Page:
Posted November 3, 2017
“Today, the U.S. is both the largest producer of natural gas and the world leader in reducing emissions. When it comes to propelling the U.S. forward with energy in the 21st century, “we no longer have to choose between more energy and a cleaner environment.”
– API President and CEO Jack Gerard
For more than 50 years the Joliet (Ill.) Station coal-fired power plant provided electricity to Chicago and the surrounding region. Yet, after decades of valuable service the plant faced retirement. Instead of closing its doors, the plant was re-born as a natural gas-fired power facility whose three units generate enough electricity to power 1 million homes. With this added benefit – the switch to natural gas reduced the plant’s carbon dioxide emissions by at least 16 million tons a year, a 60 percent decrease from previous levels.
Joliet's conversion to natural gas-fired generation is part of a national trend. Market forces, and regulatory and environmental policies, are driving increased use of this energy source. This shift, that is making our air cleaner and reducing greenhouse gas emissions, is just getting started. According to the EPA’s Annual Energy Outlook 2017, the natural gas will account for 40 percent of electric generation by 2040, overtaking coal as the primary fuel source.
Clean Natural Gas Reducing Emissions
The Joliet Station was one of four plants operated by NRG Energy that recently converted to natural gas. Joliet, along with plants in Louisiana and Pennsylvania, can collectively generate more than 2,780 megawatts – enough to power more than 2 million homes. Switching to natural gas is expected to reduce their combined carbon footprint by more than 80 percent.
Increased use of clean natural gas has helped reduce CO2 emissions from power generation to their lowest levels in nearly 30 years. This fuel shift was responsible for more than 63 percent of the electric power sector’s CO2 emissions reductions between 2005 and 2016.
Despite concerns that greater natural gas development would lead to worse air quality, the exact opposite has happened. A reduction in ozone precursor emissions, due in part to greater natural gas use, has contributed to a drop in ozone concentrations nationally by 17 percent since 2000.
According to EPA, methane emissions from natural gas systems has decreased by 16 percent between 1990 and 2015 – even as natural gas output surged. This drop reflects industry’s commitment to protect the environment. For example, last month ExxonMobil announced a program that enhances current efforts to reduce methane emissions from its production and midstream facilities across the U.S.
Market-Driven Power Generation
Thanks to the shale energy renaissance, the U.S. has become the world’s largest natural gas and oil producer. The surge in U.S. natural gas production, which is up 50 percent between 2005 and 2016, has brought great reliability to cleaner power generation. By winning the marketplace, this plentiful and affordable resource has helped make our air cleaner and lower our energy costs.
According to the U.S. Energy Information Administration (EIA), Americans’ cost of living has been reduced due in part to declining energy prices, including natural gas and oil. One study found that cost savings tied to natural gas from shale put an extra $1,337 back in the pocket of the average U.S. family in 2015. And lower costs are also benefitting the manufacturing sector. In fact, electricity costs for manufacturers are now 30-50 percent lower than those of foreign competitors.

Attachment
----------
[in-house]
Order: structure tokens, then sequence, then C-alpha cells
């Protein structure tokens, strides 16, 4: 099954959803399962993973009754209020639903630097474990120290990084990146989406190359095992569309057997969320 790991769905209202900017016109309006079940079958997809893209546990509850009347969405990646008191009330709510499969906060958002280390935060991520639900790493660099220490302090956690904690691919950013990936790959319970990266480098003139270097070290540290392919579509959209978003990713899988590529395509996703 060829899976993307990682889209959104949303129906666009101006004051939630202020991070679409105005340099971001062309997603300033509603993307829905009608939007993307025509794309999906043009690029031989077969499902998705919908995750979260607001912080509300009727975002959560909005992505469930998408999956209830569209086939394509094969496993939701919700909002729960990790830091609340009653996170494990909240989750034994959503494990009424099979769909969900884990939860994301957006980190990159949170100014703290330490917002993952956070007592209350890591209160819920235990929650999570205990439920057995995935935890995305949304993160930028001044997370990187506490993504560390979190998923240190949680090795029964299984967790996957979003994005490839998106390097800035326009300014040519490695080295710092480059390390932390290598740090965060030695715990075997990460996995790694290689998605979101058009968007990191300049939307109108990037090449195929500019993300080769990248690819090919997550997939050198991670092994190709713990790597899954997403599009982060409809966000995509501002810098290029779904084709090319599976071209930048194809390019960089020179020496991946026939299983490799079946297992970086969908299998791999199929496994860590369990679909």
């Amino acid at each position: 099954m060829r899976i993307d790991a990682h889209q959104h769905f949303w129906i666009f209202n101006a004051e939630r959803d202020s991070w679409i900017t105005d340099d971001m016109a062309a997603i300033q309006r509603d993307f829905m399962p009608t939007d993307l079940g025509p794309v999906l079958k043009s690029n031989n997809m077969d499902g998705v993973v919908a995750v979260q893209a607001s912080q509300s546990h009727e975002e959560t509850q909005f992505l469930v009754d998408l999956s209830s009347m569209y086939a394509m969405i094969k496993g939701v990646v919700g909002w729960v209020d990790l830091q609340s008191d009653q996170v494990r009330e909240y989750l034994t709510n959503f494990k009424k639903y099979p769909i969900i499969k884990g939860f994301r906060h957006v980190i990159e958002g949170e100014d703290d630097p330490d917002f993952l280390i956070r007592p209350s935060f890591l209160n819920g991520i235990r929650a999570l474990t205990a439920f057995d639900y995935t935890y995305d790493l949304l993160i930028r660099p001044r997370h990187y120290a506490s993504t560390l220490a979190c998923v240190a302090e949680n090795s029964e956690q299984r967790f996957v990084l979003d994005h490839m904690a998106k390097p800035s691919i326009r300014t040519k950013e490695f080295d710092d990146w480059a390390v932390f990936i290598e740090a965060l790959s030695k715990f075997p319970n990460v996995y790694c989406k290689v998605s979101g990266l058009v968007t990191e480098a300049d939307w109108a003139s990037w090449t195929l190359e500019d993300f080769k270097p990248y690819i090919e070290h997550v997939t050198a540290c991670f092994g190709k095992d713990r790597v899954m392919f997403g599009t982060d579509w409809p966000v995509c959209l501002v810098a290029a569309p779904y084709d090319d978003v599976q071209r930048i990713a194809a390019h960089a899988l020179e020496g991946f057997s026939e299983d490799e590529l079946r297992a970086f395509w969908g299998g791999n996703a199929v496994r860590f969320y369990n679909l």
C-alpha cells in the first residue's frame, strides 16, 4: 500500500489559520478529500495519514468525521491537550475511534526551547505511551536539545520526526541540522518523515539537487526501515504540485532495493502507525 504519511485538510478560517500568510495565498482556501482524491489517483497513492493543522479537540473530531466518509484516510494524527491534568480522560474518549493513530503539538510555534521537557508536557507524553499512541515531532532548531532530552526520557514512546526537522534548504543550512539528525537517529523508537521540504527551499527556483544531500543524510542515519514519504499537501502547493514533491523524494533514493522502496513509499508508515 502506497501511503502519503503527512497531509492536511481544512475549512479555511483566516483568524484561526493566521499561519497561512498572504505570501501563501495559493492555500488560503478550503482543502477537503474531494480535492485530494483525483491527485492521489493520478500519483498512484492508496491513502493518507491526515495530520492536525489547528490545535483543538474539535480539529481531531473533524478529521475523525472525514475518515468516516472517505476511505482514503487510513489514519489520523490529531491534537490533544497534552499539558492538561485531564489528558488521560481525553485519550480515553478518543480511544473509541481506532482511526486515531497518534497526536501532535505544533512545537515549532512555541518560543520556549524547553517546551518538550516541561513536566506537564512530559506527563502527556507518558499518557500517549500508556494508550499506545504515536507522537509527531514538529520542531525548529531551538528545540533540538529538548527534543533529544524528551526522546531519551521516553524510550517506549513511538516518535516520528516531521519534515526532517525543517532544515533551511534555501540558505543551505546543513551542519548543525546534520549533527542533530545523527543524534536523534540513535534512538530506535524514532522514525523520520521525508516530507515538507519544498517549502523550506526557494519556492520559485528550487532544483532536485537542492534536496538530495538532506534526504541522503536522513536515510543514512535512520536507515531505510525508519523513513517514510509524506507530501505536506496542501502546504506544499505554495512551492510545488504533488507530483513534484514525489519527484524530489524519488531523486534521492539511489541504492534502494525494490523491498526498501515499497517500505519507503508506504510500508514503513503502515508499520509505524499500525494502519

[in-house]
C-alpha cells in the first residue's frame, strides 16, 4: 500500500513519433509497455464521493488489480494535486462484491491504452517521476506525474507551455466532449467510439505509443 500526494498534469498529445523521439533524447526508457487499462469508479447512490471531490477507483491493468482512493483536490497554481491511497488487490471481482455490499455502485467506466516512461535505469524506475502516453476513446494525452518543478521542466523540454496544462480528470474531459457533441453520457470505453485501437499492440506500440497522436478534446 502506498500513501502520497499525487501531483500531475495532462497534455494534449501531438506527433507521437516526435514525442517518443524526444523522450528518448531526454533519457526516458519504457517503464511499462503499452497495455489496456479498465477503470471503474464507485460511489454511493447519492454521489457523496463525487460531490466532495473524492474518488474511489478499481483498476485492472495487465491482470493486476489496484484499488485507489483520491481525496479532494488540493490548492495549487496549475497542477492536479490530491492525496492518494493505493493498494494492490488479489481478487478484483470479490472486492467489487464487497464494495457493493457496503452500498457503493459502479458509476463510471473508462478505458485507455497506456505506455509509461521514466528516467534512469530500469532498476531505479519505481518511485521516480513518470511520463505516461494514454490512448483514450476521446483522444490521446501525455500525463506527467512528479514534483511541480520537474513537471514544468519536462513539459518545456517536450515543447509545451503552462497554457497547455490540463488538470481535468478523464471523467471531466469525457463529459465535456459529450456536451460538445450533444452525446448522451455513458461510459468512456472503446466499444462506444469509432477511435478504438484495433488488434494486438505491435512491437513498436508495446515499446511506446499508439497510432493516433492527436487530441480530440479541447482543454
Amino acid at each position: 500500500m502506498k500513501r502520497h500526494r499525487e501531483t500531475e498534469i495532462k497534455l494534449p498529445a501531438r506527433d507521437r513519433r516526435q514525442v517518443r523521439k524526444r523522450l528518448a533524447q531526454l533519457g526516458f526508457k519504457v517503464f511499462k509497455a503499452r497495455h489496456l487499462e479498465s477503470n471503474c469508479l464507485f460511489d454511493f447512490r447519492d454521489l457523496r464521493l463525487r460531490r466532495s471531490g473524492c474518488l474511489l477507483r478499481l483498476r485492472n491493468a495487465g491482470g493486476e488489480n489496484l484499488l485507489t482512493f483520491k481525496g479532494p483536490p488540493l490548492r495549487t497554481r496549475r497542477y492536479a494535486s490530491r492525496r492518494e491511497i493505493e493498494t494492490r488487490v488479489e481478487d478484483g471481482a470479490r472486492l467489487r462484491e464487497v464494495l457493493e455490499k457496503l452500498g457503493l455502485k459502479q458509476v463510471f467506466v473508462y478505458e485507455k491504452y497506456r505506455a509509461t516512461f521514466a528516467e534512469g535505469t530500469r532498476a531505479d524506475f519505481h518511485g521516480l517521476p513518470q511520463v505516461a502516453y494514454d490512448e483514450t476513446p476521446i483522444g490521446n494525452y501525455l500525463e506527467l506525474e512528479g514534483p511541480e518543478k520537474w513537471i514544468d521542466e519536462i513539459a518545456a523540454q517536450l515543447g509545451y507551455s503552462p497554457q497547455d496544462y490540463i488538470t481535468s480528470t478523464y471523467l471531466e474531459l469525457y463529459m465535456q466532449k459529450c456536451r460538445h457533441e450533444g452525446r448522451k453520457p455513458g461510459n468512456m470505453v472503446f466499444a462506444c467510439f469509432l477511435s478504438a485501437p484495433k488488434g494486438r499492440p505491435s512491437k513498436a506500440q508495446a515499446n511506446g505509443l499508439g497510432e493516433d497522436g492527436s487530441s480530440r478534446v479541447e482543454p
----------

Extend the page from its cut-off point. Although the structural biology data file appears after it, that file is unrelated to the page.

American consumers are spending less on electricity than they have in years. According to analysis from Bloomberg New Energy Finance, Americans spent less than 4 percent of their average annual household income on energy in 2016. That’s the lowest amount ever recorded. Thanks partly to affordable, abundant natural gas, consumers paid 3.9 percent less per kilowatt-hour for electricity than they did a decade ago.
Investing in Communities
Many of the nation’s coal-fired power plants built prior to 1980 are nearing retirement. Converting these plants, and constructing new plants, that use natural gas for generation benefit our environment and our health, while providing an economic boost that reaches all 50 states.
In fact, direct, indirect and induced activities and jobs from natural gas added $551 billion throughout the economy in 2015 and has the potential to increase to more than $1 trillion in 2040.
An example of this economic growth can be found in the Buckeye state of Ohio. Home of the Utica shale, nearly a dozen natural gas power plants are being built or are in the planning stages. These new plants will generate for American homes, industrial and commercial operations, and are expected to provide more than $6 billion in direct investment as well as more than 4,000 jobs.
When it comes to the role of the natural gas industry in our economy, its importance cannot be overstated. Through its complex value chain, the benefits of natural gas in serving customers, supporting job growth and boosting the economy are felt nationwide.
ABOUT THE AUTHOR
Kate Wallace is an associate of research and content development for the American Petroleum Institute. Before joining API she was a researcher and policy analyst at America’s Natural Gas Alliance, and worked on pollinator conservation programs and state wildlife conservation policies before entering the energy industry. Kate graduated from the University of Connecticut with a bachelor’s degree in Resource Economics, and earned her Master of Public Administration from George Mason University. She loves taking her dogs on hikes, travelling and navigating the northern Virginia/DC craft beer and wine scenes with her friends and family.